“You are the most foolish of all the foolish boys! You know that, right?”
I could see a small sliver of his hair from I grate I was using to look down into the cell. At the sound of my voice, he tilted his head until I could see his face. He smiled at me and pushed himself to his feet, turning to face me full on through the grate. His dark green eyes gleamed out mischievously at me, even in the dark night. “Course I know. But I also know that I can afford to do ‘foolish’ things now and then ’cause I know you and the boys can always spring me.” He attempted to look past me into the darkness beyond.
“You can stop looking. You’re not going to find them. Will and Allan are providing distraction for the guards and John’s playing lookout for me round the corner.” His eyes still held that mischievous gleam. I reached my hand through the grate and flicked his forehead.
He pulled back involuntarily, the gleam in his wicked eyes fading a bit.
“And,” I continued, drawing the word out, “just because we always can spring you, doesn’t mean we always will. You need to start being more careful before we decide you’re a lost cause. We do have better things to be doing with our time. Promise you’ll start being more careful.”
He took a step back and gave an exaggerated bow. “As you wish, my lady.”
I glared at him. “Promise! I want you to say it so you can’t back down later saying you never promised.”
He stood up straight, and pressed his face against the grill again. “And if I don’t.”
The sound that came out of my mouth was something like a snarl. “Then good luck getting yourself out!” I pushed myself up off the ground and started walked away, my arms crossed tightly over my chest.
“Mari, wait!” his voice had taken on that serious tone, and I knew he was done fooling around. “Come back, please. I promise I’ll be more careful in the future, but you’ve got to get me out of here!”
I crouched down by the grate and pulled out my dagger, pointing it at him. “I’m going to hold you to that.” I moved my dagger to the brick next to the grate. In a smooth move, I cut away the thin layer of putty surrounding the brick, revealing what only few people knew. The brick wasn’t attached to the wall. It hadn’t been for some time now. Not since we started making our enhancements to the prison a year ago in case anyone of us was foolish enough to get tossed in here.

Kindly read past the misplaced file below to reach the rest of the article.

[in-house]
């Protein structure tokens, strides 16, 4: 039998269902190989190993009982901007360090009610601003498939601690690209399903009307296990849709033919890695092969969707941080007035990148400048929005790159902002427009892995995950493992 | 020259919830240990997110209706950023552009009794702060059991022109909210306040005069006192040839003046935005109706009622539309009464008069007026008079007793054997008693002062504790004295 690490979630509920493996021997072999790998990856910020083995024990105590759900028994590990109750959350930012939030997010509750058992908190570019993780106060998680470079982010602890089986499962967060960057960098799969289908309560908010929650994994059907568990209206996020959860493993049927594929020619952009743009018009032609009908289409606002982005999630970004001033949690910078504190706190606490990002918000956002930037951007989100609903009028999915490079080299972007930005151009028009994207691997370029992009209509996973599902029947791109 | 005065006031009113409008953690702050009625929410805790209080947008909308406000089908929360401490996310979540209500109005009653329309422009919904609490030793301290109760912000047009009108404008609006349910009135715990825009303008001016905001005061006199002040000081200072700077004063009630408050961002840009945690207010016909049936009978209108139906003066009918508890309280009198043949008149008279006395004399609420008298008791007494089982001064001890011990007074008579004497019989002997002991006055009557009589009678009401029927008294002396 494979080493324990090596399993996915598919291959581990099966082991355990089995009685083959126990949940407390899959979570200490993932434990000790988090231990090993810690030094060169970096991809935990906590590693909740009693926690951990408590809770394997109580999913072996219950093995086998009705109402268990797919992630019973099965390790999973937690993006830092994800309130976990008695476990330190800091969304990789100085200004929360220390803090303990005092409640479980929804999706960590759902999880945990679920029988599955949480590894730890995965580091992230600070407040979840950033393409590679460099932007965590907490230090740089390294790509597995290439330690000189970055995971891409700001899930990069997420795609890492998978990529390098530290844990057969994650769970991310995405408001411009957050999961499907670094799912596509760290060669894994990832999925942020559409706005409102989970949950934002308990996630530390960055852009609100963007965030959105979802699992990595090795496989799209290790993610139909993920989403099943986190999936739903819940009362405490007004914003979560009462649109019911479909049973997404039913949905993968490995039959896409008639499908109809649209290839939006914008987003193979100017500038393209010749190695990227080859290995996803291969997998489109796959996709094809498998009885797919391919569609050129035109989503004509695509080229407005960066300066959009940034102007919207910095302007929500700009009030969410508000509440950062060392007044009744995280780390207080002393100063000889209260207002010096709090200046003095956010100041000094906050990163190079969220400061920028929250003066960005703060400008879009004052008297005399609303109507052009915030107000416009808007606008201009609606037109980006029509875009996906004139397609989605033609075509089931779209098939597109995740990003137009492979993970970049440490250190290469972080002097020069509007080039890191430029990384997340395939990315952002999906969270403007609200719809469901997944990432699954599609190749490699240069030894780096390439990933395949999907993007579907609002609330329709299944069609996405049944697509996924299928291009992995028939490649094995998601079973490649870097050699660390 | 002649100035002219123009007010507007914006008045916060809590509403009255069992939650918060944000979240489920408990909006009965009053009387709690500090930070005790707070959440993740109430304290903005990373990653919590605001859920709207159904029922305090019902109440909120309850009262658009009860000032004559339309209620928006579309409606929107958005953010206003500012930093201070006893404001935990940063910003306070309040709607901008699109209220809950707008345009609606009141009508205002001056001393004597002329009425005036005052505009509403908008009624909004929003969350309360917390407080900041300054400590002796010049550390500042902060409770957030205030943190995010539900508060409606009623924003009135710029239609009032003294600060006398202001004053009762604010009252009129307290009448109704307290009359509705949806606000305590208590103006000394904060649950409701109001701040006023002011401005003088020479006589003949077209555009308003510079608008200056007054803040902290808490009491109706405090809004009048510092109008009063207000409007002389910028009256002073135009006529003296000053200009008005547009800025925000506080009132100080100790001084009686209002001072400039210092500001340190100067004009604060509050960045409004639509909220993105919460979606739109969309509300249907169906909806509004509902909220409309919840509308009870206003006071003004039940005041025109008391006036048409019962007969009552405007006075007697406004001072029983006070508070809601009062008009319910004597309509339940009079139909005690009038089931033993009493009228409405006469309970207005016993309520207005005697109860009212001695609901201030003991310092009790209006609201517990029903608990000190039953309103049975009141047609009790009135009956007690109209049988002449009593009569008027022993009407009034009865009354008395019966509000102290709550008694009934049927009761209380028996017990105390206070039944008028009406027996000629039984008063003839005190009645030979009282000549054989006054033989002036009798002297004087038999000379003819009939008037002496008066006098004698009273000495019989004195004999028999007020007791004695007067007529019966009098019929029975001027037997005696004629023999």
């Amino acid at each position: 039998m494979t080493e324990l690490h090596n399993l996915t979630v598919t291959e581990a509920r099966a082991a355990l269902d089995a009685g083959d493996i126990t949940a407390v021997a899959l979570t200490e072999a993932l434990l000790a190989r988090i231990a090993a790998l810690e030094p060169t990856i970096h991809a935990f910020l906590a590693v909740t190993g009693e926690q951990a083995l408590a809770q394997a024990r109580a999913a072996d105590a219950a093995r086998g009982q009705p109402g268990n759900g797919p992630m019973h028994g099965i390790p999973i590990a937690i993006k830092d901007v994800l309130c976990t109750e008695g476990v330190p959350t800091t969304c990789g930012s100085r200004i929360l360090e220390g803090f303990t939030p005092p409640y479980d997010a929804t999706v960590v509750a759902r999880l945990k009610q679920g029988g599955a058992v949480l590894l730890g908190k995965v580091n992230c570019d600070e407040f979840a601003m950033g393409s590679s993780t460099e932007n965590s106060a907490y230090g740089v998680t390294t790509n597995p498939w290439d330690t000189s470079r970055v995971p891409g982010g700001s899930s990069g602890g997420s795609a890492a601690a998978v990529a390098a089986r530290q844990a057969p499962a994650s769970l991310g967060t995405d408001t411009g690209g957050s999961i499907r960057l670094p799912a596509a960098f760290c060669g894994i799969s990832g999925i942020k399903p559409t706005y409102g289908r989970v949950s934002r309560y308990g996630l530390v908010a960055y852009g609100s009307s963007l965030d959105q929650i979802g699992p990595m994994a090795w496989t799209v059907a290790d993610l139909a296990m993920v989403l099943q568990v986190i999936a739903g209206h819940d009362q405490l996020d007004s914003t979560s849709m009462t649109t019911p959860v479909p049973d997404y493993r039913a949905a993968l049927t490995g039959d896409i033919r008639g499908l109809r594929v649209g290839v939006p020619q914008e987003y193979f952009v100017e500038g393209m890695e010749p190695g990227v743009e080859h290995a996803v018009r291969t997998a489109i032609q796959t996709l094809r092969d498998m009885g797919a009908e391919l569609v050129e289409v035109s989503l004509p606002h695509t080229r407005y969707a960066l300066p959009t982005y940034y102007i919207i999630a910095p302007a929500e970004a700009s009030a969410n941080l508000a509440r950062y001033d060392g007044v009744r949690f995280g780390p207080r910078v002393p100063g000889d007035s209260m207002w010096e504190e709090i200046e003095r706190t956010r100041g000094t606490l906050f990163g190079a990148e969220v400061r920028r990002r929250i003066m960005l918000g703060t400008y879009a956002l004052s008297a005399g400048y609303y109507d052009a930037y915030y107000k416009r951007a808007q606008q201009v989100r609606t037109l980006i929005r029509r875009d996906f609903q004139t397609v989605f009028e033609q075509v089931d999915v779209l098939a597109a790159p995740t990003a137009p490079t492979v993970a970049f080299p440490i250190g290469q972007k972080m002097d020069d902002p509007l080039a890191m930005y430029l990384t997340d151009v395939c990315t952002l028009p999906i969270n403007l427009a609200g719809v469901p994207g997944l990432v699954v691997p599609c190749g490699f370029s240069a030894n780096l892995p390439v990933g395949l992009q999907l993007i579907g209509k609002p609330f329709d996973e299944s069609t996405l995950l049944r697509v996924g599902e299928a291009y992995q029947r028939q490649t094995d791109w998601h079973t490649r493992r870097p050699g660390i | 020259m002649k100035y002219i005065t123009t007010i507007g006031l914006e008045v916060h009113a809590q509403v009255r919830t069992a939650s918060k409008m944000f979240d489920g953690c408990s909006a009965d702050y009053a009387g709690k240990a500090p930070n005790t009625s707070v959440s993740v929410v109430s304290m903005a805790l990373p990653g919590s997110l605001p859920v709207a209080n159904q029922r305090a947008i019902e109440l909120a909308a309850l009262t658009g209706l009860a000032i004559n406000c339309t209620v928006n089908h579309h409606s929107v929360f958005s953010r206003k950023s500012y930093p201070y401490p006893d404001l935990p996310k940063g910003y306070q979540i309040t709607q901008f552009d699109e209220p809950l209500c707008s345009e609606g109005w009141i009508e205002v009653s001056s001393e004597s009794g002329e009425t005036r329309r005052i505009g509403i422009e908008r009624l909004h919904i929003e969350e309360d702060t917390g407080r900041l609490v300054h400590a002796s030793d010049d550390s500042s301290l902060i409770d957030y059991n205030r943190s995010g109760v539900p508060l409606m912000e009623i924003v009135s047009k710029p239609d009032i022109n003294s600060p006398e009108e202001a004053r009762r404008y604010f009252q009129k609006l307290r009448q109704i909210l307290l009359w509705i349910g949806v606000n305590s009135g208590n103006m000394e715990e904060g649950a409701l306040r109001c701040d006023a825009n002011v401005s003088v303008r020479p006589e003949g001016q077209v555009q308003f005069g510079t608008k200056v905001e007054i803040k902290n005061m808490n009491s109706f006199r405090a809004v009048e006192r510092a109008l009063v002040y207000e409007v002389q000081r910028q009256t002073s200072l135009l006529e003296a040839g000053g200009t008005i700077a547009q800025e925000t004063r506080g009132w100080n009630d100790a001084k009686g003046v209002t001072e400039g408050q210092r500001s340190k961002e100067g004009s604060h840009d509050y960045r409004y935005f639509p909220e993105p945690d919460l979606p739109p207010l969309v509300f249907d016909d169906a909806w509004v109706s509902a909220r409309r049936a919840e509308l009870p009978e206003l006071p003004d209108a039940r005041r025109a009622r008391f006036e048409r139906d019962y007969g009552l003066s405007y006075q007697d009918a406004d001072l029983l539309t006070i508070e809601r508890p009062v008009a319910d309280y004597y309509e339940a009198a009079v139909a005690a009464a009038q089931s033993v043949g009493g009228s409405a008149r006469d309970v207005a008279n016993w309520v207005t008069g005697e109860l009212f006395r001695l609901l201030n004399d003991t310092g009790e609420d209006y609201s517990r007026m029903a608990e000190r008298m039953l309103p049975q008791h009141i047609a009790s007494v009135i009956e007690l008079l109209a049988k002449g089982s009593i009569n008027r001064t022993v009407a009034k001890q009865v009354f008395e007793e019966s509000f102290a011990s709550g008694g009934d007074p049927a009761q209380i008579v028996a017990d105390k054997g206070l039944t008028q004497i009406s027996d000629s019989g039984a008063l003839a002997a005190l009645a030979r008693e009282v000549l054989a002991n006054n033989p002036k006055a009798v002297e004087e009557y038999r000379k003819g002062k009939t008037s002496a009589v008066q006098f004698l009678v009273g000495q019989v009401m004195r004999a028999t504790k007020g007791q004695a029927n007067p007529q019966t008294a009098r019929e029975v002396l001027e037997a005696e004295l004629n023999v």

I handed him the dagger through the grate so he could free the brick on his side as well. Pulling a smaller knife from my boot, I began digging out the wedges we’d installed by the iron bars of the grate. I sheathed my knife and retrieved my dagger. As I was doing this, he worked the grate until it fell free from its place. With its absence, we were able to push the brick from its resting place. The brick may have been free of any constraints, but it was still heavy. Soon, it was gone, and the hole left by it and the grate was big enough to climb in through. Or out.
I gave him my hand for leverage as he began to slowly work his way out. The physical exertions took their toll and we were both sat panting on the ground for a moment before erasing the signs of our presence. With a final touch, I reached through the restored grate and smeared clay from my jar along the edges of the brick. Though, I said smear, I wasn’t sloppy about it. It had to look the mortar on the other bricks or it’d all be ruined.